Women now own 30% of all businesses in the U.S., according to an American Express (NYSE:AXP) study including data from the U.S. Census Bureau.
Female entrepreneurs are generating about $1.5 trillion in revenue per year - which is a nearly 80% increase since 1997, the study reports.
“More women have higher levels of education and more managerial experience,” said Julie Weeks, CEO of Womenable and author of the study. “More [women] are getting the appetite to move on in their careers and have charge in their own destiny and start their own businesses,” said Weeks.
Women are starting their own companies in southern and western parts of the U.S. in greater numbers - partly due to more state government support and an increasing number of women business centers, added Weeks.
Georgia ranks number one in growth in the amount of women-owned firms that have opened since the late 1990’s - more than 130%. Compare that with Alaska sitting in last place with about 14%. The national average is 50%, including all businesses.
The diversity of the women who are starting these businesses is also changing, the study shows. “Back in the 1997 U.S. Census, one out of six women who owned businesses was a woman of color. Now it’s one out of every three. There’s tremendous ethnic diversity,” said Weeks.
And some women say they have to deal with gender bias in the workforce, which makes it harder to succeed.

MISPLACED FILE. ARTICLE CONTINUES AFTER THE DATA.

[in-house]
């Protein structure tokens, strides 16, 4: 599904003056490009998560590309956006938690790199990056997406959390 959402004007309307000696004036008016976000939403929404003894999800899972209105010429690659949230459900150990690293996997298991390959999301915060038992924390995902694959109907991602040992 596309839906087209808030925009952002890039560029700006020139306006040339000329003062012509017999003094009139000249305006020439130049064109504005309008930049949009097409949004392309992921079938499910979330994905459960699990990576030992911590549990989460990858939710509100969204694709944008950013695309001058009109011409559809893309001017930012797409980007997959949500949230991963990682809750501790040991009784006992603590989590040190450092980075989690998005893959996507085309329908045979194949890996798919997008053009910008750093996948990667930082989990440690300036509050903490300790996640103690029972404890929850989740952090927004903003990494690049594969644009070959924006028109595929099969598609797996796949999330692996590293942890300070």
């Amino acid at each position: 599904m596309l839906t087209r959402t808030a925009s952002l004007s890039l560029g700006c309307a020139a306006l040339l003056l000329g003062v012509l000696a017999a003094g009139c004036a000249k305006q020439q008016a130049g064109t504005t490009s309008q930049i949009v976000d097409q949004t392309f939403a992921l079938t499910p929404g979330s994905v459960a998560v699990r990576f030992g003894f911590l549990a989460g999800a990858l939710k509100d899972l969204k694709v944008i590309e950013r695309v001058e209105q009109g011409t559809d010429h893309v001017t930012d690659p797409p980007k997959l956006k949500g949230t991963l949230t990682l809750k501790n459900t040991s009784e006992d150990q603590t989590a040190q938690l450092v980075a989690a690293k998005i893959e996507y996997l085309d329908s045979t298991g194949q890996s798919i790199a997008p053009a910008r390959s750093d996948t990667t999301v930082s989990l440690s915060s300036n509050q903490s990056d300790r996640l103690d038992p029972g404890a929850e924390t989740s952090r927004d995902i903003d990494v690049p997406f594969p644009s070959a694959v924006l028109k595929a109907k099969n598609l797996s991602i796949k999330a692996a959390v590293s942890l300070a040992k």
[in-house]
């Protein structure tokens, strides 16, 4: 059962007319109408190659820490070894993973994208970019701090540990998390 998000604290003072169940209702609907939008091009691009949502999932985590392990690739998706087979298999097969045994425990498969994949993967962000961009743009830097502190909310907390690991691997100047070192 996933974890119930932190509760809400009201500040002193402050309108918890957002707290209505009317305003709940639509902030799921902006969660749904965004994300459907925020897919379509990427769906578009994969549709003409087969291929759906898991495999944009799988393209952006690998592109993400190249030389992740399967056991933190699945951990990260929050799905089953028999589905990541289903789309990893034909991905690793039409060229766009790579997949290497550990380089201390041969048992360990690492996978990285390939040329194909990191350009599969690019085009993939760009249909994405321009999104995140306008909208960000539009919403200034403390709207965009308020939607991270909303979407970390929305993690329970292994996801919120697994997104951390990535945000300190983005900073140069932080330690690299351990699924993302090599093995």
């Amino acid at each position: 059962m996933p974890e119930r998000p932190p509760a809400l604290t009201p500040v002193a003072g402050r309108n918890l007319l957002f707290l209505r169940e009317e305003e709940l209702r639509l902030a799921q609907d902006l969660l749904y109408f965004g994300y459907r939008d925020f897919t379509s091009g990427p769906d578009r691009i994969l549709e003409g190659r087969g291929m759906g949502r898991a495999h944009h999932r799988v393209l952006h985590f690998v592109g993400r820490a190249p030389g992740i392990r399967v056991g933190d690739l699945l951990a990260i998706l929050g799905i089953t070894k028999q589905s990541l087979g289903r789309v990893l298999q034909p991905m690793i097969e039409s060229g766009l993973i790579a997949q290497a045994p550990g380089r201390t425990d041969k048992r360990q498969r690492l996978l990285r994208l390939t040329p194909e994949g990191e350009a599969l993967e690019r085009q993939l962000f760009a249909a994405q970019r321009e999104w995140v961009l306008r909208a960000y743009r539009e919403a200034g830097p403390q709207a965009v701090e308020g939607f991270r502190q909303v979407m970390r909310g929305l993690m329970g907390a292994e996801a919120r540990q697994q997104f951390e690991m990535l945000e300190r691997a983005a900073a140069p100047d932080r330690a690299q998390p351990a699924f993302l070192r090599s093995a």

Business owner Marilyn Kuhn, who manages Fitness Lady Health Clubs in Jackson, Mississippi, believes women have it harder in the business world because they’re not a part of “the good ole’ boys club.”
“A lot of people do try to take advantage of you because you’re a woman,” said Kuhn. “I’m blonde, that works against me - I’ve learned just to keep my mouth shut and they can think I’m as dumb or as smart as they want to.”
Kuhn also thinks women are different than men when it comes to running a company.
“Women run things more from an empathetic viewpoint. When I get around men in this industry - it’s all about numbers. Often - if I’ll be honest - that’s the last thing I think about,” added Kuhn.
“Money is not the bottom line for a lot of women,” Weeks said. “They tend to think of themselves as at the center of a hub or a wheel as opposed to the top of a hierarchy.”
The total number of businesses in the U.S. increased by nearly 50% over the past few decades. But it’s women-owned companies that are ahead of the curve - growing 1.5 times more than the national average.